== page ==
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Got a letter demanding collateral after chp 7 discharge


Newlywed
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Hello all,

Hubby got a letter today from a law firm representing HSBC/Best Buy. It's not asking for money, but collateral, and claims to be a second request when we don't remember getting a first request. It says:

We have been informed that your case has been discharged. Please be advised that our client is secured by a purchase money security interest in consumer goods. If you intend to voluntarily surrender the collateral please provide the information requested below.

Name of contact person for making arrangements for return of collateral: __________.

Day time phone number for contact person: _______.

Please call us if you hve any questions blah blah blah.

Can they do this? It's not like we bought any large items even within a year prior to filing, as a matter of fact the TV we bought from them has to be at least 7-8yrs old and prior to filing we paid this card off once completely but charged much smaller stuff after that so technically that TV has been paid for already anyway.

I forwarded to our BK atty but she probably won't respond til Monday, assuming she's not already on vacation for the holiday. I doublechecked and this creditor was definitely included in our BK.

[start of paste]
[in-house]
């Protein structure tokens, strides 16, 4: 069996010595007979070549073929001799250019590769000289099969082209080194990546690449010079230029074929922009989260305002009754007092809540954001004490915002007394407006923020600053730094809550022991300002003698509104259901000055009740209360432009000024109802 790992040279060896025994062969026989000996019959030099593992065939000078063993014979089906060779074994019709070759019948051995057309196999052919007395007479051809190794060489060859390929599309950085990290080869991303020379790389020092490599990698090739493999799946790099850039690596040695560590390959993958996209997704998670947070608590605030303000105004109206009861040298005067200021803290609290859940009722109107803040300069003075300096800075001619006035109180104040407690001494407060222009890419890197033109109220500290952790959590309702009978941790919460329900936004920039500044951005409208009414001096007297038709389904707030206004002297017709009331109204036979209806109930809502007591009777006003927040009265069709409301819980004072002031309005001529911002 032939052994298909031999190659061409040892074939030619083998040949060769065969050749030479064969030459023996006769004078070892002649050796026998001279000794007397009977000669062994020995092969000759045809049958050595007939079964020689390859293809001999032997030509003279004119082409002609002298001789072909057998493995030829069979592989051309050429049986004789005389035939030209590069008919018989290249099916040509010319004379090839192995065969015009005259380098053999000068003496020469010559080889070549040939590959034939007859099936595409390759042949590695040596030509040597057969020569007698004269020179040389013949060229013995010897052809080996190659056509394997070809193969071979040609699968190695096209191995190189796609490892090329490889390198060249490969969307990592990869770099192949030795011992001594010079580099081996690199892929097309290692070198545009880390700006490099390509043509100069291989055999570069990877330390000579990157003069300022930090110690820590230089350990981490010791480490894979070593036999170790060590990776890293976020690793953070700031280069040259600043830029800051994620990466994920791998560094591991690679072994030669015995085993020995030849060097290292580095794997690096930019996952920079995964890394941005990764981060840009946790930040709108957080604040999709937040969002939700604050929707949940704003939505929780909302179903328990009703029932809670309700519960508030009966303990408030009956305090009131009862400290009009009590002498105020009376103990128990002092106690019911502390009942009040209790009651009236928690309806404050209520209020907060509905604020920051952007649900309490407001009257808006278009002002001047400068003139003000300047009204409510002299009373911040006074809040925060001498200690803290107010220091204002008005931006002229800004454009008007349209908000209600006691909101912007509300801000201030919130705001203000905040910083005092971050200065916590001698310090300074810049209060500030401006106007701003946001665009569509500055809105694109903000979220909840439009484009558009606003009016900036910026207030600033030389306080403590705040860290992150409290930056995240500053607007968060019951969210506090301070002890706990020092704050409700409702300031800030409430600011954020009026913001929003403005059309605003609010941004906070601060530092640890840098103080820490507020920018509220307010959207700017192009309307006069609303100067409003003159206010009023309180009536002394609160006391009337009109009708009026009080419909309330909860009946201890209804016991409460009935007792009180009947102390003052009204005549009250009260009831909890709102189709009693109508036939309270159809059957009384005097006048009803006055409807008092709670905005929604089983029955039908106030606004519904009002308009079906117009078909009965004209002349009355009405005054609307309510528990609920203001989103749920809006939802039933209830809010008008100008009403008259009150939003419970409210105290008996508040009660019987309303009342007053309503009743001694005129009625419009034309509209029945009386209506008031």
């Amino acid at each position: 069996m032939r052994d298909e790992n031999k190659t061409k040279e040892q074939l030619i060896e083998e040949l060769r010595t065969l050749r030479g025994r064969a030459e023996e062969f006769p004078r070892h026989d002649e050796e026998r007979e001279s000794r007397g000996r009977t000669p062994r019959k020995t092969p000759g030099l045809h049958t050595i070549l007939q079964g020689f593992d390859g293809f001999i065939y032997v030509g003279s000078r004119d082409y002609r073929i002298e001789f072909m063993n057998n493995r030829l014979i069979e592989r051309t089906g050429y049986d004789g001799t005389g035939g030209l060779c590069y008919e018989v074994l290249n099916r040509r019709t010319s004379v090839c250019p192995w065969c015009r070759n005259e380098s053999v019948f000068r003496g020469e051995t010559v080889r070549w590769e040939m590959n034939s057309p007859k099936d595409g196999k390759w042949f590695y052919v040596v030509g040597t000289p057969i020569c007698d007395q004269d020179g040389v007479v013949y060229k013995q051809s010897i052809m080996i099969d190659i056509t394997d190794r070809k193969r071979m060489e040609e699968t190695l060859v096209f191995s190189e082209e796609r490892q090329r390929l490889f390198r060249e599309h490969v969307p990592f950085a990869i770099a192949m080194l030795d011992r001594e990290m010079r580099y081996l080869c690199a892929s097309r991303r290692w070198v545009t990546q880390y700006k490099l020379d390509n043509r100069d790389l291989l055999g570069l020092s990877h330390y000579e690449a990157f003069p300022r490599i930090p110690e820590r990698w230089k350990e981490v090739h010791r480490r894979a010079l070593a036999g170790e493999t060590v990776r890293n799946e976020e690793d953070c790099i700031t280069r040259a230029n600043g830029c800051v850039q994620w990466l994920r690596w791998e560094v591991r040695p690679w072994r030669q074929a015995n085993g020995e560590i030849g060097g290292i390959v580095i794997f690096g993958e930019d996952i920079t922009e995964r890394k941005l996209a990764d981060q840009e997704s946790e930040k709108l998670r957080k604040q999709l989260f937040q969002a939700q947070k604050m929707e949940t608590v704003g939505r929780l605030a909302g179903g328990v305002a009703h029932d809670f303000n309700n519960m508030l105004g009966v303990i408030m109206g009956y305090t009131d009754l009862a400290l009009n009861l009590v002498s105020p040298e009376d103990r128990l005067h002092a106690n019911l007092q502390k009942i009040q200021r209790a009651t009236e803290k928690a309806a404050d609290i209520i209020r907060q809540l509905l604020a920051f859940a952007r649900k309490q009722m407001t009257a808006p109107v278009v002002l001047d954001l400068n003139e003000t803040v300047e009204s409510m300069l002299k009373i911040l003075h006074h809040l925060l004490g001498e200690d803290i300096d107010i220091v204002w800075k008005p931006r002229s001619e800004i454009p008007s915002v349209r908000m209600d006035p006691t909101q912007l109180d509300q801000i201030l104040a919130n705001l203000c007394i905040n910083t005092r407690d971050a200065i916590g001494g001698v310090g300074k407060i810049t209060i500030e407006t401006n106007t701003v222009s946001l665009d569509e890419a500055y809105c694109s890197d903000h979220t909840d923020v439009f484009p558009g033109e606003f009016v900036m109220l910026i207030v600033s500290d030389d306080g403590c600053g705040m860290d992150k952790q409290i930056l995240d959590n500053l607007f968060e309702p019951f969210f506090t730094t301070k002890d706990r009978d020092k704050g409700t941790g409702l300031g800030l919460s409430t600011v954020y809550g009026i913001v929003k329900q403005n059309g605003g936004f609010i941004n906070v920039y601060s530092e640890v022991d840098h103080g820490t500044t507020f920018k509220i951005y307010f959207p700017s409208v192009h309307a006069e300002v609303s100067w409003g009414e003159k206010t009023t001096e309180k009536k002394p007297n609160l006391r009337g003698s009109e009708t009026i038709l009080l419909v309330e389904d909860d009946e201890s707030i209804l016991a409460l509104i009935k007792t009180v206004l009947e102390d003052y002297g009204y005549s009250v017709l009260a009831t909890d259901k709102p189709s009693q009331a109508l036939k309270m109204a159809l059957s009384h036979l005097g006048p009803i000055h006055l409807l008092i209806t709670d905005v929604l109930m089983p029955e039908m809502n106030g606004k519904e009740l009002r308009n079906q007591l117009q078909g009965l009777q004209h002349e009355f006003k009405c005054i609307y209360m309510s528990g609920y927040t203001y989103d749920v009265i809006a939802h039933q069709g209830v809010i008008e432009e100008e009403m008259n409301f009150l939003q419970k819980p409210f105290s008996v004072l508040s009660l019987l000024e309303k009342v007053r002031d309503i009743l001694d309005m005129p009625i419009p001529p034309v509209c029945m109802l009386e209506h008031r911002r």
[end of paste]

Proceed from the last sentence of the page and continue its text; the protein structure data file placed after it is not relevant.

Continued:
Thanks for any help.

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You can discharge any debt with a security agreement, you just have to return the items covered under the agree.

My first question is, have they informed you as to what is covered by the security agreement? Without that, you do not even know what to return to Best Buy. Honestly, even big screen TVs are not worth that much once they have been used. I do not know what they hope to recover but I would first send the attorney (or have your attorney draft a letter) a request for what is covered under the security agreement.

Also, realize that the law is all over the map on this issue. This is legal in Illinois but not legal in Vermont so I would suggest talking to your BK attorney first if you have one. I am surprised because most of the time, the creditor does not push the issue (Sears did not in my case nor my sister's case).